• Reaction“An assemblage of all that is most venturous andmost fanciful in modern speculation” (W.H. Smith)“As a work of science [it] is on a par with theMetamorphoses of Ovid. It is equally absurd,unnatural, and illogical.” (Edward Newman)“a breath of fresh air to the workmen in acrowded factory” (Edward Forbes)
  • David Brewster“Prophetic of infidel times, and indicating theunsoundness of our general education, [Vestiges]has started into public favour with a fair chanceof poisoning the fountains of science, and sappingthe fountains of religion.”Had the author “performed one single chemicalexperiment, and endeavoured to understand itsimport ... he would never have presumed towrite this book”
  • Sedgwick Against Vestiges [T]he world cannot bear to be turned upside down; and we are ready to wage an internecine war with any violation of our modest principles and social manners. It is our maxim, that things must keep their proper places if they are to work together for any good
  • William Whewell “Hypotheses which have, thus been advantageous to science have been tentative hypotheses admitted into the mind for trial and rejected, if the facts were found to contradict them; not dogmatic hypotheses published to the world.”
  • Popularizing Science“If the mere combining chemistry, geology,physiology, and the like, into a nominal system, whileyou violate the principles of each at every step ofyour hypothesis, be held a philosophical merit [bythe general public], because the spectator is seekinga wilder law than gravitation, I do not see what we[scientists], whose admiration of the discovery ofgravitation arises from its truth, and the soundnessof every step to the truth, have to do, except seekanother audience.”
  • Thomas Henry Huxley ‘Time was, that when the brains were out, the man would die.” ‘once attractive and still notorious work of fiction … shown to be a mass of pretentious nonsense’ yet survived due to the ‘utter ignorance of the public mind as to the methods of science and the criterion of truth.’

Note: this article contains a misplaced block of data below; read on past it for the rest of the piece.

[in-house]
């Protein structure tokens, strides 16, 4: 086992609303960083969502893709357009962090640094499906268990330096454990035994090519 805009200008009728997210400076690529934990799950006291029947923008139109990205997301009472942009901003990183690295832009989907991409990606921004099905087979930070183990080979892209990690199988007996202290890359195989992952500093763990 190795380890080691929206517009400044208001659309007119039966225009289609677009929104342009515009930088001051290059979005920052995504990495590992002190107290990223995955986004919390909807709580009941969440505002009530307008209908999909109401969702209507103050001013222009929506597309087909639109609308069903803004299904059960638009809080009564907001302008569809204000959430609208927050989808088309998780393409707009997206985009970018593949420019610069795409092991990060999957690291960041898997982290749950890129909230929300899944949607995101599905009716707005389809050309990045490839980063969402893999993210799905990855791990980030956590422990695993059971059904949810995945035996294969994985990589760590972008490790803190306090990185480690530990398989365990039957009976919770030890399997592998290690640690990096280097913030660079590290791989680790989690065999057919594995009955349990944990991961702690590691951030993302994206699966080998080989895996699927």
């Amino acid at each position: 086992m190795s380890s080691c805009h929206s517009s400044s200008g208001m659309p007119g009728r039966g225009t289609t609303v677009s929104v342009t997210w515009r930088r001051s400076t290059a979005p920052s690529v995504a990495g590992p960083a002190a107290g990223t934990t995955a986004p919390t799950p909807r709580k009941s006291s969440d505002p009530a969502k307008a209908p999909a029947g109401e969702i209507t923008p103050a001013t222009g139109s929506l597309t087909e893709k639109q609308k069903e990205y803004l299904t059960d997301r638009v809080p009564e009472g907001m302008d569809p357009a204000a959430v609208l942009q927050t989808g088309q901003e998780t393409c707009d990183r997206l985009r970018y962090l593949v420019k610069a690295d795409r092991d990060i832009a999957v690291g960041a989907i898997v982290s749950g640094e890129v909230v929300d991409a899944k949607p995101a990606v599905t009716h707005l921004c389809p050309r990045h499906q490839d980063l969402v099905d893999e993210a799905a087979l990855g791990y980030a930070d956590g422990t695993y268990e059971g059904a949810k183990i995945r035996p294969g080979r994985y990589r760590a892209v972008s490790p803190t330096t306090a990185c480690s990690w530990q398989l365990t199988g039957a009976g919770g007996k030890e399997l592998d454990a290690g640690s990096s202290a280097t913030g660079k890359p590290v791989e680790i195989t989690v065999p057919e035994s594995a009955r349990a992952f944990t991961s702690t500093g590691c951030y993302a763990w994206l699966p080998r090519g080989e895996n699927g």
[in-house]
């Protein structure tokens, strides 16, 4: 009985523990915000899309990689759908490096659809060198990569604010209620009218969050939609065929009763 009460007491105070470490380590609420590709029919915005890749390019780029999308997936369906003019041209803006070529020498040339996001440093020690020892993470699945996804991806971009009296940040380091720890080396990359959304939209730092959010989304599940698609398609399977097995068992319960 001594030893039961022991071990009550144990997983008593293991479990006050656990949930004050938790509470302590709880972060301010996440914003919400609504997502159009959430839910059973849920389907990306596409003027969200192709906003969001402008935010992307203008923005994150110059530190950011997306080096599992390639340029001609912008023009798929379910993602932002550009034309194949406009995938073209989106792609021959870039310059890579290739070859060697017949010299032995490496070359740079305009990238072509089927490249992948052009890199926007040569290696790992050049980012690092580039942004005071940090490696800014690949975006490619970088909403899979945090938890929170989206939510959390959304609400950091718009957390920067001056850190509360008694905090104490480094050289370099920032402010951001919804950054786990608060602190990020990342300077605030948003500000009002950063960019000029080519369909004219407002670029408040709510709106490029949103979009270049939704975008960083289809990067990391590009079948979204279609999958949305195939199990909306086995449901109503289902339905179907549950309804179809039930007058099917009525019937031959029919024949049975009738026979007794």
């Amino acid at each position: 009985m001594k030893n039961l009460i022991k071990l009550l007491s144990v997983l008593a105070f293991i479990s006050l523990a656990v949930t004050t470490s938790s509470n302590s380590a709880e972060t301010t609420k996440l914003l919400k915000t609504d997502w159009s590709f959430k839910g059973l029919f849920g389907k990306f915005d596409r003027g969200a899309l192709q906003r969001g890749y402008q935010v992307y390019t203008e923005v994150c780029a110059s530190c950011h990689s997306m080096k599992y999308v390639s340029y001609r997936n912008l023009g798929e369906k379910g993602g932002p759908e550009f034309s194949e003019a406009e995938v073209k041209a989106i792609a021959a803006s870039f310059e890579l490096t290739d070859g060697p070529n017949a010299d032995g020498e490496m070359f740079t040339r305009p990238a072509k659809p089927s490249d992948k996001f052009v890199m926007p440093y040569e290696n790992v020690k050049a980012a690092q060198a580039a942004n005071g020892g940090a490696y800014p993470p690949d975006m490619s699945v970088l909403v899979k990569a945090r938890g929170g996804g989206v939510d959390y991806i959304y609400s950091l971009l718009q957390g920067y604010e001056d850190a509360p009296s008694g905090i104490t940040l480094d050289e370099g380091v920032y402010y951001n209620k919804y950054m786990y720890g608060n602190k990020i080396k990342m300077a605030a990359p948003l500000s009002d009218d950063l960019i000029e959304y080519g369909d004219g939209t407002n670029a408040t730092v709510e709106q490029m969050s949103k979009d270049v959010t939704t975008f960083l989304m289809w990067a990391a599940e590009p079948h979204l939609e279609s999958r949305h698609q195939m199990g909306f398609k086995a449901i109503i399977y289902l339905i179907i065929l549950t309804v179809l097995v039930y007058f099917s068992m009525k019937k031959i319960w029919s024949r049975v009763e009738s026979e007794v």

• Darwin“Mr Vestiges” has “in his absurd though cleverwork ... done the subject [of mutability ofspecies] harm”Sedgwick’s review was “a grand piece ofargument against mutability of species, and I readit with fear and trembling, but was well pleasedto find that I had not overlooked any of thearguments”
  • Fear of PopularizationDarwin asked Asa Gray “not to mention mydoctrine; the reason is, if anyone like the Authorof the Vestiges, were to hear of them, he mighteasily work them in, & then I [should] have toquote from a work perhaps despised bynaturalists & this would greatly injure anychances of my views being received by thosealone whose opinions I value.”
  • Robert Chambers 1802 - 1871 Authorship revealed in 1854 Publisher of Chambers’ Edinburgh Journal
  • Robert Chambers 1802 - 1871 Popularizer (c.f. Huxley & Miller) Old-fashioned views Amateur at a period when specialization was on the rise
  • Annie Darwin 1841 - 1851
  • 1856 “What a book a devil’s chaplain could write on the clumsy, wasteful, blundering, low and horridly cruel works of nature”
  • On the various contrivances by which British and foreign orchids are fertilised by insects (1862)
  • Darwin @ 59 (1868)Variation of Animals and Plants Under Domestication 1868
  • 1872 Descent of Man and Selection in Relation to Sex Expression of Emotion in Man and Animals
  • 1875 - Insectivorous Plants1875 – Movement and Habits ofClimbing Plants (orig, 1865)1876 - The Effects of Cross- and Self-Fertilization1876 – Autobiography (pub. 1888)1877 - The Different Forms of Flowerson Plants of the Same Species1877 - “A Biographical Sketch of anInfant” Mind1880 - Power of Movement in Plants1881 - The Formation of VegetableMould through the Action of Worms
  • “Happy is the man who findswisdom, and the man who gainsunderstanding;For her proceeds are better thanthe profits of silver, and her gainthan fine gold;She is more precious thanrubies, and all things you maydesire cannot compare with her;Her ways are ways ofpleasantness, and all her pathsare peaceShe is the tree of life to those whotake hold of her, and happy arethose who retain her.” Proverbs 3: 13 - 17 & 18
  • British Museum - 1885
  • British Museum - 1885
  • British Museum - 1885
  • British Museum - 1885
  • British Museum - 1885
  • British Museum - 1885